Banks, miners lead European markets higher as Fed calms inflation woes

(Reuters) – European shares rose on Thursday, led by sectors expected to benefit from a broader economic recovery, as the U.S. Federal Reserve signalled it would maintain a loose monetary policy, while Standard Chartered fell as its profit slumped.

FILE PHOTO: The German share price index DAX graph is pictured at the stock exchange in Frankfurt, Germany, February 17, 2021. REUTERS/Staff

Shares in the British bank slipped 5% despite it restoring its dividend and reaffirming long-term profit goals in a display of confidence about its ability to recover from the COVID-19 pandemic.

The wider European banking index, however, jumped 1.4%, benefiting in part from higher bond yields, which have risen on bets of a pickup in inflation with an improvement in the global economy.

U.S. Federal Reserve Chair Jerome Powell on Wednesday calmed fears that higher inflation would also lead to a tapering of monetary stimulus, saying the central bank would not change policy until the economy was clearly improving.

The pan-European STOXX 600 index was up 0.4% by 0847 GMT, with mining and energy stocks also tracking gains in commodity prices.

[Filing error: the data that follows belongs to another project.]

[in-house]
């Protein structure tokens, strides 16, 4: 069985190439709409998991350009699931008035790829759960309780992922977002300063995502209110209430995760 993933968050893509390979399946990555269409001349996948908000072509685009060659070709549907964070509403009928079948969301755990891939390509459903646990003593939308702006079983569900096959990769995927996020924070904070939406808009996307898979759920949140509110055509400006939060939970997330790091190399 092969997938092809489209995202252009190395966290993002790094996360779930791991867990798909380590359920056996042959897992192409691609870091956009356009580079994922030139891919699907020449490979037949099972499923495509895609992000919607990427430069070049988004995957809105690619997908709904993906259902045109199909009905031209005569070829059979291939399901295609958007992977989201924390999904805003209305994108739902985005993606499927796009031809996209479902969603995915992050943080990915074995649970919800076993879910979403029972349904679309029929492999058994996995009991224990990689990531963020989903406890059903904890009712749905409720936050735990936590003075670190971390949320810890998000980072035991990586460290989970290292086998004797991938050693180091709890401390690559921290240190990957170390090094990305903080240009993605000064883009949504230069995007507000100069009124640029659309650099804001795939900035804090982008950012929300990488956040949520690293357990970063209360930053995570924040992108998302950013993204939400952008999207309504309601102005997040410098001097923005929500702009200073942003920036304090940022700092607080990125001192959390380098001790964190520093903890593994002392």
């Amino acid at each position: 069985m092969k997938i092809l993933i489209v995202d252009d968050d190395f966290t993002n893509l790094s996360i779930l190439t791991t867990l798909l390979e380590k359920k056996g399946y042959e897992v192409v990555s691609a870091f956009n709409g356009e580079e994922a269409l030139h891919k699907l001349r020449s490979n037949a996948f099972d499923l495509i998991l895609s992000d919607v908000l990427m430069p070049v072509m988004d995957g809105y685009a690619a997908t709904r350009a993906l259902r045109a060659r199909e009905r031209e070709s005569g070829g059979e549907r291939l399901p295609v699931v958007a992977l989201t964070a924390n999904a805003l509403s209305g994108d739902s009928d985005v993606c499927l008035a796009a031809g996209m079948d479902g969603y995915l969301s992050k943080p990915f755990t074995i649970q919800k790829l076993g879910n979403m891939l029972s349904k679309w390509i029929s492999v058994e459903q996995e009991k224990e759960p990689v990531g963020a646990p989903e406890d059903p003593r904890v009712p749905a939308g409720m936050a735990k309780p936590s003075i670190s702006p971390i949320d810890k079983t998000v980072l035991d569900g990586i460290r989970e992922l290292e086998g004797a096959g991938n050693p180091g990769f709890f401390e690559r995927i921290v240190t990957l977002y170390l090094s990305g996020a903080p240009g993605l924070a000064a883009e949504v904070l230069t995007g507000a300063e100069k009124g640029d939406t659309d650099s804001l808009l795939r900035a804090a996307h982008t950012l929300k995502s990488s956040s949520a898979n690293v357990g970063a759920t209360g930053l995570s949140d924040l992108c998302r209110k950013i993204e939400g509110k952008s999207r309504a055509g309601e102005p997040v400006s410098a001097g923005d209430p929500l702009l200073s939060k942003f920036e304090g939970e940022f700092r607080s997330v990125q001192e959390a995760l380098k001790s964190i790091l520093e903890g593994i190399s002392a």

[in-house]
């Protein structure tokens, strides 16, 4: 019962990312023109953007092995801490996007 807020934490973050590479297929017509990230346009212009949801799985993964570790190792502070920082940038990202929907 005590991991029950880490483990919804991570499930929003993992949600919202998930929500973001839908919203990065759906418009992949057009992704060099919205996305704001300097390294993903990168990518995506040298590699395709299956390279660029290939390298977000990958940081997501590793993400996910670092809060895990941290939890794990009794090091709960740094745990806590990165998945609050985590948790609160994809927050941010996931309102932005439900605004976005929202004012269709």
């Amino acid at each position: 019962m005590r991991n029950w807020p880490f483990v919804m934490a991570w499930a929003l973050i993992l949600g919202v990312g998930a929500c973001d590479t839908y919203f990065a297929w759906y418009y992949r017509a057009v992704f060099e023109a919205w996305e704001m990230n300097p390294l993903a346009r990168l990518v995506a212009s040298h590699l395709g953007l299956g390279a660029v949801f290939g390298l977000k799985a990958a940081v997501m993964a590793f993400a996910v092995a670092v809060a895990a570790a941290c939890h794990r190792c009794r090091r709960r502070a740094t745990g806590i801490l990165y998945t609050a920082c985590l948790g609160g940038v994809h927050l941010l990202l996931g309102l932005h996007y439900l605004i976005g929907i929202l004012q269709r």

“Today’s price action emphasises just how much capital remains on the sidelines,” said Jeffrey Halley, senior market analyst at OANDA.

“The global recovery and FOMO (fear of missing out) trade trump all once the day-to-day noise is stripped out. With central banks globally keeping the monetary spigots open, I, for one, won’t disagree.”

A raft of easy money issued by major central banks last year has helped the benchmark STOXX 600 surge more than 50% since a coronavirus-driven crash in March 2020.

Although the European index has so far underperformed the U.S. S&P 500, which is scaling record highs, fund managers expect a rebound in corporate profits to send European stocks to all-time peaks by the end of 2021, according to a recent Reuters poll.

Overall, earnings at STOXX 600 firms are expected to rebound about 38% in the first quarter of 2021 following an estimated 16.5% fall in the fourth quarter of last year, according to Refinitiv data.

All eyes later in the day will be on February consumer confidence data from the euro zone.

In company news, Anheuser-Busch InBev, the world’s largest brewer, tumbled 4.4% even as it reported a higher-than-expected core quarterly profit, while Bayer dropped 3.5% after posting a drop in fourth-quarter core earnings due to competition in the North American agriculture market.

In a bright spot, steel pipe maker Tenaris jumped 10.7% to the top of the STOXX 600 as quarterly sales rose from the previous quarter due to a pick up in drilling activity.

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